Notwithstanding the abasement of David, he yet returned in triumph to his city, and David's Lord arose victorious from the grave; let us then be of good courage, for we also shall win the day. We shall yet with joy draw water out of the wells of salvation, though now for a season we have to pass by the noxious streams of sin and sorrow. Courage, soldiers of the Cross, the King himself triumphed after going over Kidron, and so shall you.

(Taken from Spurgeon's Morning And Evening devotional)

What is the Kidron in your life? Take comfort in the fact that the Lord Jesus Christ has experienced it as well, and can comfort and strengthen you in your time of need.

Hebrews 2:18 For in that he himself hath suffered being tempted, he is able to succour them that are tempted.

Hebrews 4:15-16 For we have not an high priest which cannot be touched with the feeling of our infirmities; but was in all points tempted like as we are, yet without sin. Let us therefore come boldly unto the throne of grace, that we may obtain mercy, and find grace to help in time of need.

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Daily Devotional for Saturday June 4th/05

School Of Sorrow

"And no man could learn that song but the hundred and forty and four thousand, which were redeemed from the earth" (Rev. 14:3).

There are songs which can only be learned in the valley. No art can teach them; no rules of voice can make them perfectly sung. Their music is in the heart. They are songs of memory, of personal experience. They bring out their burden from the shadow of the past; they mount on the wings of yesterday.

St. John says that even in Heaven there will be a song that can only be fully sung by the sons of earth--the strain of redemption. Doubtless it is a song of triumph, a hymn of victory to the Christ who made us free. But the sense of triumph must come from the memory of the chain.

No angel, no archangel can sing it so sweetly as I can. To sing it as I sing it, they must pass through my exile, and this they cannot do. None can learn it but the children of the Cross.

And so, my soul, thou art receiving a music lesson from thy Father. Thou art being educated for the choir invisible. There are parts of the symphony that none can take but thee.

There are chords too minor for the angels. There may be heights in the symphony which are beyond the scale--heights which angels alone can reach; but there are depths which belong to thee, and can only be touched by thee.

Thy Father is training thee for the part the angels cannot sing; and the school is sorrow. I have heard many say that He sends sorrow to prove thee; nay, He sends sorrow to educate thee, to train thee for the choir invisible.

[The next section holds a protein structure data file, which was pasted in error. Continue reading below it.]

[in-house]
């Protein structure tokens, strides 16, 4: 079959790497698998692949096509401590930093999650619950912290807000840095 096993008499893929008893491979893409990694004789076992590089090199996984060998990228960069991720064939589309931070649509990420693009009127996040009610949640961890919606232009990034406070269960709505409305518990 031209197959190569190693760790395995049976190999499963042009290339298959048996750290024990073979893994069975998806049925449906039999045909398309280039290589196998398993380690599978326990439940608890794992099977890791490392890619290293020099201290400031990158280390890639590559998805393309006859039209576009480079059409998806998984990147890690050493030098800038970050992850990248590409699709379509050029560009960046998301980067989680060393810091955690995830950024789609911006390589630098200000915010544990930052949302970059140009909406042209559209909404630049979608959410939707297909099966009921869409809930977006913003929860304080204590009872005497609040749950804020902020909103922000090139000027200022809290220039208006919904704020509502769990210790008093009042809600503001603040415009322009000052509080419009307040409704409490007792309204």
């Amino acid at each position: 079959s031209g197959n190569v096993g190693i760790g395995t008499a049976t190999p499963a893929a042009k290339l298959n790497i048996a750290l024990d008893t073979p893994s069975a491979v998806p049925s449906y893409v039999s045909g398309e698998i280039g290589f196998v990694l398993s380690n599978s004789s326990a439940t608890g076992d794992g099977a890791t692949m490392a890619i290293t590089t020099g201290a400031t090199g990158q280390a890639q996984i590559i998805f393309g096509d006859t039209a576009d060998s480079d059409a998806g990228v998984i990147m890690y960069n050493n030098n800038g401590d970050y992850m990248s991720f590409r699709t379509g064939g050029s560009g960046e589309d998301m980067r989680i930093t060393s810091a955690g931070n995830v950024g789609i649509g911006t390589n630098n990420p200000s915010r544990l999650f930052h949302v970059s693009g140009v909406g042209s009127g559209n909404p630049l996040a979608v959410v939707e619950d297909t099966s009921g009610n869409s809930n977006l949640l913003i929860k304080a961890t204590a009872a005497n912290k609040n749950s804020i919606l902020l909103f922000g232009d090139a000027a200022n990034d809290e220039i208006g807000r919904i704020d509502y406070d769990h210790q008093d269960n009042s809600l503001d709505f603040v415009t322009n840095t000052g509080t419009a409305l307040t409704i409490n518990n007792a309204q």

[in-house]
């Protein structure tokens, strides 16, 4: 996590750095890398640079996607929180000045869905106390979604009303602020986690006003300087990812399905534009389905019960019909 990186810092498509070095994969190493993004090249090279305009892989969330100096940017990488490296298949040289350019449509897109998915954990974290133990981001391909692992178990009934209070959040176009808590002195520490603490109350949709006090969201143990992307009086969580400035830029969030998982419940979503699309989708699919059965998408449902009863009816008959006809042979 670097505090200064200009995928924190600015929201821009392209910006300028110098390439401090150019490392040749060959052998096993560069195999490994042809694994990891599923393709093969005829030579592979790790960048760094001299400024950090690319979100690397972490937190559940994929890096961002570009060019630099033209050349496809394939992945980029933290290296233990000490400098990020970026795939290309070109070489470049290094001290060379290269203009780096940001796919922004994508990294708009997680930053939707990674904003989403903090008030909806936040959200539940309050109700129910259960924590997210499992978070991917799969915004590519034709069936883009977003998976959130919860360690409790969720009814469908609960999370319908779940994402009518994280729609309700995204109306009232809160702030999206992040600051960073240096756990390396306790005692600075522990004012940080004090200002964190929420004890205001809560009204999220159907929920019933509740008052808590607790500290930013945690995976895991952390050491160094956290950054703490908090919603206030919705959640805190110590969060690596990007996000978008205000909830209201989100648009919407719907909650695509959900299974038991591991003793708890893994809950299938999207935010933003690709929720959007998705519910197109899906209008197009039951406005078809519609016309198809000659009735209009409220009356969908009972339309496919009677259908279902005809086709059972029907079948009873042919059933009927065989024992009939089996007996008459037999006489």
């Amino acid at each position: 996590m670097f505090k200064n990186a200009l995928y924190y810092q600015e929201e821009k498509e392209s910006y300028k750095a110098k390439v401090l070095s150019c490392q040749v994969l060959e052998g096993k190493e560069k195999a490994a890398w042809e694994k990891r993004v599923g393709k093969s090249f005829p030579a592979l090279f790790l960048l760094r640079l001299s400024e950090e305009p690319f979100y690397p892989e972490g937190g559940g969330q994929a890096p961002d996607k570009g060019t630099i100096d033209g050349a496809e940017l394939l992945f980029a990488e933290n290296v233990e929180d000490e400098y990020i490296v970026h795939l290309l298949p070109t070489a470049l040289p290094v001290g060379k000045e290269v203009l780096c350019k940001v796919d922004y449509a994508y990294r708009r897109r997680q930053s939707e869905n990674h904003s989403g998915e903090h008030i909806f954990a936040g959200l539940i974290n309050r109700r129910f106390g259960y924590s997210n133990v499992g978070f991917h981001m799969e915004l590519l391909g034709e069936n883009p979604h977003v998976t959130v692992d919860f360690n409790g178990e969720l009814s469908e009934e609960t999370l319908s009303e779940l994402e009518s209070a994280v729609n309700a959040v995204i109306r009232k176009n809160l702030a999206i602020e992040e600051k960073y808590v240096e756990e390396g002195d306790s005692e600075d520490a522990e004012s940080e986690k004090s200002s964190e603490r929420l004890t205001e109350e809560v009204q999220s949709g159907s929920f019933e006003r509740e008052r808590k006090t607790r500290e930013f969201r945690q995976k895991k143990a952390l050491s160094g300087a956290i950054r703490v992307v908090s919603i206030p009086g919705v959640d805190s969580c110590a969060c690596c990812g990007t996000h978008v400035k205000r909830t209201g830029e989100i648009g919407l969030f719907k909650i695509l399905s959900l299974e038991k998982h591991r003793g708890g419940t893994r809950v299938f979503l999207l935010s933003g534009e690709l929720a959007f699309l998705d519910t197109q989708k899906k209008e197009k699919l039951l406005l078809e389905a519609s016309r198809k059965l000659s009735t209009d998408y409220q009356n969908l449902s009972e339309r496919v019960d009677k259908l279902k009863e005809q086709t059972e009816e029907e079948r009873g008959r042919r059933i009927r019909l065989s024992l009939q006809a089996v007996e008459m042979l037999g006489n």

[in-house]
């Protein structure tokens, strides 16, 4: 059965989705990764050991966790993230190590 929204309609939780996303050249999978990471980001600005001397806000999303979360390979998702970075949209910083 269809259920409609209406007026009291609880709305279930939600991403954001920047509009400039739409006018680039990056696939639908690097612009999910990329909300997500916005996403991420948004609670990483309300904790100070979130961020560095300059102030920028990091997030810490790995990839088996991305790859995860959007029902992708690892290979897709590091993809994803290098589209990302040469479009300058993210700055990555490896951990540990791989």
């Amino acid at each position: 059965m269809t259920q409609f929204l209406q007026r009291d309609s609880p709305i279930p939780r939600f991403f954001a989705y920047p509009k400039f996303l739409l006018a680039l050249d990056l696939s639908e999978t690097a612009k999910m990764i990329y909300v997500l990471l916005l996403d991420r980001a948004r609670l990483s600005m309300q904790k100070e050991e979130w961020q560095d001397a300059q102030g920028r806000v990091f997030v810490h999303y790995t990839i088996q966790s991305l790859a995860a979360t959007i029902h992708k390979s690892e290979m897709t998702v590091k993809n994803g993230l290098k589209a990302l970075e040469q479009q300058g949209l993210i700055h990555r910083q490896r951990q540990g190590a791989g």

In the night He is preparing thy song. In the valley He is tuning thy voice. In the cloud He is deepening thy chords. In the rain He is sweetening thy melody. In the cold He is moulding thy expression. In the transition from hope to fear He is perfecting thy lights.

Despise not thy school of sorrow, O my soul; it will give thee a unique part in the universal song. --George Matheson

"Is the midnight closing round you?
Are the shadows dark and long?
Ask Him to come close beside you,
And He'll give you a new, sweet song.
He'll give it and sing it with you;
And when weakness lets it down,
He'll take up the broken cadence,
And blend it with His own.

"And many a rapturous minstrel
Among those sons of light,
Will say of His sweetest music
'I learned it in the night.'
And many a rolling anthem,
That fills the Father's home,
Sobbed out its first rehearsal,
In the shade of a darkened room."

(Taken from Streams In The Desert devotional)

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Daily Devotional for Sunday June 5th/05

Praise In Advance

"Spring up, O well; sing ye unto it" (Num. 21:17).

This was a strange song and a strange well. They had been traveling over the desert's barren sands, no water was in sight and they were famishing with thirst. Then God spake to Moses and said:

"Gather the people together, and I will give them water," and this is how it came.

They gathered in circles on the sands. They took their staves and dug deep down into the burning earth and as they dug, they sang,

"Spring up, O well, sing ye unto it," and lo, there came a gurgling sound, a rush of water and a flowing stream which filled the well and ran along the ground.

When they dug this well in the desert, they touched the stream that was running beneath, and reached the flowing tides that had long been out of sight.

How beautiful the picture given, telling us of the river of blessing that flows all through our lives, and we have only to reach by faith and praise to find our wants supplied in the most barren desert.

How did they reach the waters of this well? It was by praise. They sang upon the sand their song of faith, while with their staff of promise they dug the well.

Our praise will still open fountains in the desert, when murmuring will only bring us judgment, and even prayer may fail to reach the fountains of blessing.

There is nothing that pleases the Lord so much as praise. There is no test of faith so true as the grace of thanksgiving. Are you praising God enough? Are you thanking Him for your actual blessings that are more than can be numbered, and are you daring to praise Him even for those trials which are but blessings in disguise? Have you learned to praise Him in advance for the things that have not yet come? --Selected

"Thou waitest for deliverance!
O soul, thou waitest long!
Believe that now deliverance
Doth wait for thee in song!

"Sigh not until deliverance
Thy fettered feet doth free:
With songs of glad deliverance
God now doth compass thee."

(Taken from Streams In The Desert devotional)